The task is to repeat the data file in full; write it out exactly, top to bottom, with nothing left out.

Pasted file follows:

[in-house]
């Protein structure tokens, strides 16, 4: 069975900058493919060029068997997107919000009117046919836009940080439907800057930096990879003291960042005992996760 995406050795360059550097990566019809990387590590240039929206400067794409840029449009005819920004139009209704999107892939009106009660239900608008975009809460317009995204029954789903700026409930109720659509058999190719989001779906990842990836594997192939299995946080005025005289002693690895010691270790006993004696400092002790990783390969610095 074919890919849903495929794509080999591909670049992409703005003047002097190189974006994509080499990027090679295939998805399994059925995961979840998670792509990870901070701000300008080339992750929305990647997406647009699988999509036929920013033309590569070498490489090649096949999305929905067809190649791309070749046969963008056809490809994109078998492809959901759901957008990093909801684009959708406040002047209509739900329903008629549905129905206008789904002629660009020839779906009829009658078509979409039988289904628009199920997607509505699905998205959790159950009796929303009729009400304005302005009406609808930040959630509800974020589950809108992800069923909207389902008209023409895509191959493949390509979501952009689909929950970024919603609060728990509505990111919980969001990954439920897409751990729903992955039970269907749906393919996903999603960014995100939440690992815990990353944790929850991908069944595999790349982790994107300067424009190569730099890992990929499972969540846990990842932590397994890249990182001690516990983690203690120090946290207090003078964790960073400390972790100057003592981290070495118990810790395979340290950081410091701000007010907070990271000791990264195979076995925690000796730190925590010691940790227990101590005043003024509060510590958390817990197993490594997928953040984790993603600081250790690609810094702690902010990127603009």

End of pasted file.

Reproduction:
[in-house]
């Protein structure tokens, strides 16, 4: 069975900058493919060029068997997107919000009117046919836009940080439907800057930096990879003291960042005992996760 995406050795360059550097990566019809990387590590240039929206400067794409840029449009005819920004139009209704999107892939009106009660239900608008975009809460317009995204029954789903700026409930109720659509058999190719989001779906990842990836594997192939299995946080005025005289002693690895010691270790006993004696400092002790990783390969610095 074919890919849903495929794509080999591909670049992409703005003047002097190189974006994509080499990027090679295939998805399994059925995961979840998670792509990870901070701000300008080339992750929305990647997406647009699988999509036929920013033309590569070498490489090649096949999305929905067809190649791309070749046969963008056809490809994109078998492809959901759901957008990093909801684009959708406040002047209509739900329903008629549905129905206008789904002629660009020839779906009829009658078509979409039988289904628009199920997607509505699905998205959790159950009796929303009729009400304005302005009406609808930040959630509800974020589950809108992800069923909207389902008209023409895509191959493949390509979501952009689909929950970024919603609060728990509505990111919980969001990954439920897409751990729903992955039970269907749906393919996903999603960014995100939440690992815990990353944790929850991908069944595999790349982790994107300067424009190569730099890992990929499972969540846990990842932590397994890249990182001690516990983690203690120090946290207090003078964790960073400390972790100057003592981290070495118990810790395979340290950081410091701000007010907070990271000791990264195979076995925690000796730190925590010691940790227990101590005043003024509060510590958390817990197993490594997928953040984790993603600081250790690609810094702690902010990127603009």